It was encouraging to see the spread across the nation of the Occupy Wall Street movement. Although I know that when it gets down to it, I will find myself ticked off at the left -- mostly for its legendary ability for self-destruction through internecine battling and its tendency to get totally stuck on non-critical issues, often of form rather than substance -- it's about time that we had some activity to counter the extreme rightward turn in the public space of the U.S., if not in the actual feelings of citizens.
Only Congresspeople who are bought -- as most of them are, dependent as they are on campaign funding, yet another right-wing value brought to you by our current Supreme Court majority -- could defend tax cuts for the very rich. We know that trickle-down economics doesn't work, that giving rich people tax breaks doesn't create jobs in the U.S., and that while free trade is in theory a good thing, Democrats like Clinton and Obama negotiate trade agreements that give away the U.S. market, fail to protect labor -- the refusal of the Colombian government to act with respect to the murders of labor leaders and organizers is the most egregious violation that our free-traders wish us to overlook -- and merely encourage U.S. business to locate its production facilities anywhere but in the U.S.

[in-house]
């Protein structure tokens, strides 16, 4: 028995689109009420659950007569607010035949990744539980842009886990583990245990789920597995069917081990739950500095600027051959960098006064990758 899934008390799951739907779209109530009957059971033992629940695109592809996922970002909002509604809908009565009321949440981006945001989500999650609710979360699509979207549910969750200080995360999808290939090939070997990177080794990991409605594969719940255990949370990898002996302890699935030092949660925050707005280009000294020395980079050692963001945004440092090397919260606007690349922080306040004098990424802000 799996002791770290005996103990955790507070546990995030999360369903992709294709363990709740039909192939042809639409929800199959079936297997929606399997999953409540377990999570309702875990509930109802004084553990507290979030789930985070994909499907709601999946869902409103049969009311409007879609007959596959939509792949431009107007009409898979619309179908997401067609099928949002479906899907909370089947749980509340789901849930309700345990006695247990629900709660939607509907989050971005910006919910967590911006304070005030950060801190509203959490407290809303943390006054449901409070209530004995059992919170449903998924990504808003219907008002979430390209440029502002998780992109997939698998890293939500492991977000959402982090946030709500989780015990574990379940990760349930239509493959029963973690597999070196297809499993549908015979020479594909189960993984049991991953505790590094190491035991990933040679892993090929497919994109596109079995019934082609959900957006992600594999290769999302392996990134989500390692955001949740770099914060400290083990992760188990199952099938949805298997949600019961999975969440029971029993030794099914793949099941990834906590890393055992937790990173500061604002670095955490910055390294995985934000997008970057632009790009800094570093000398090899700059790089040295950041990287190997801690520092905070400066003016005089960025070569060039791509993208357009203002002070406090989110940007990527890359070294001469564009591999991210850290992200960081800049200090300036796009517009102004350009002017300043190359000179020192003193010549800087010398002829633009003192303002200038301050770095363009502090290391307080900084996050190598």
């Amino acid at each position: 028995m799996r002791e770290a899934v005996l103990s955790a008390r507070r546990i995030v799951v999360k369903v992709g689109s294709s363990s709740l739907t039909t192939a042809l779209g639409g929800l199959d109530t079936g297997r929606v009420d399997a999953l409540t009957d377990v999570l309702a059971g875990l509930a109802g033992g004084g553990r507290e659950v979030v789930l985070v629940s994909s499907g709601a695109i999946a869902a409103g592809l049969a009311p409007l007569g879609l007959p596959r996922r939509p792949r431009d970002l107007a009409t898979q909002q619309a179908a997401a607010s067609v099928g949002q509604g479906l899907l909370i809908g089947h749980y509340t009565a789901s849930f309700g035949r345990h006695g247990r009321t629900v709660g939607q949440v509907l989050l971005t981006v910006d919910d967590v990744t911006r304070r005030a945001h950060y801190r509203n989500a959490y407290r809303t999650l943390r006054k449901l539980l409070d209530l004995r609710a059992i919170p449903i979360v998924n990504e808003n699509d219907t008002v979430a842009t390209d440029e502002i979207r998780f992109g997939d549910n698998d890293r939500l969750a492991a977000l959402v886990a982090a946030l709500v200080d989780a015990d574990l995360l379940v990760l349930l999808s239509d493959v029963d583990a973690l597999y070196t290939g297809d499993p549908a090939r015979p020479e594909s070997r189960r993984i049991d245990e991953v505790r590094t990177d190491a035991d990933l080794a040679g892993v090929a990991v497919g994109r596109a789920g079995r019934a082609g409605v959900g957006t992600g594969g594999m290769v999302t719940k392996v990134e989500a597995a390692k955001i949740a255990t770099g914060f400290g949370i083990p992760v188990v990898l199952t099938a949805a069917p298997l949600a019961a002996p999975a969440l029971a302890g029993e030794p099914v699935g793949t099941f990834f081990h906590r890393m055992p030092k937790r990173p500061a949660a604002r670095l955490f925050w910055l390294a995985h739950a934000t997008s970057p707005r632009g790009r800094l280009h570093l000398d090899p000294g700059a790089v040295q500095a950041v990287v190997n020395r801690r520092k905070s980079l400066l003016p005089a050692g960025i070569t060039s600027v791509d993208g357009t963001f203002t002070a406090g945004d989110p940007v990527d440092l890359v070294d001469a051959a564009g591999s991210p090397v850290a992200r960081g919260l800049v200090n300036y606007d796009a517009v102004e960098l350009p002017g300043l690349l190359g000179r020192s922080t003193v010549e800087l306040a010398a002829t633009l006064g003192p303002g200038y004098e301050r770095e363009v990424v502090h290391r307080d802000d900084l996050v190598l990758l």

I see working people taken in by the right-wing nonsense that tax cuts will create work. Anyone who inveighs against Obama as a socialist has never met a socialist. We have known since the 1930s that unregulated capitalism will fail us just as much as communism. Now we are seeing the consequences. The very rich have the resources to use public relations and the media they own to con the suckers.
Even more laughable -- except for the fact that he is taken seriously -- is David Brooks' latest piece telling Obama he had better calm down. The President acts far too cerebrally for his own good already. Brooks is just the same as any other Republican offering bad advice. Fight for craziness and you get taken seriously--the Tea Party. Fight for the 99% who don't get special preference in our society--the business-owned media stomp on you.
But it's still good to see some rising spirit from the protesters. Many of them are real people, not just people out to raise hell. My cousin's husband, Bill Davis, took some incredible pics of the crowd in Zuccotti Park. Maybe this is the beginning of something new, where we try to change the dire diagnosis of Yeats, totally on target until now that the best lack all conviction while the worst are full of passionate intensity. After all, he was a bit of a Fascist himself and somewhat pro-German, forgivable perhaps in even an Anglo-Irishman.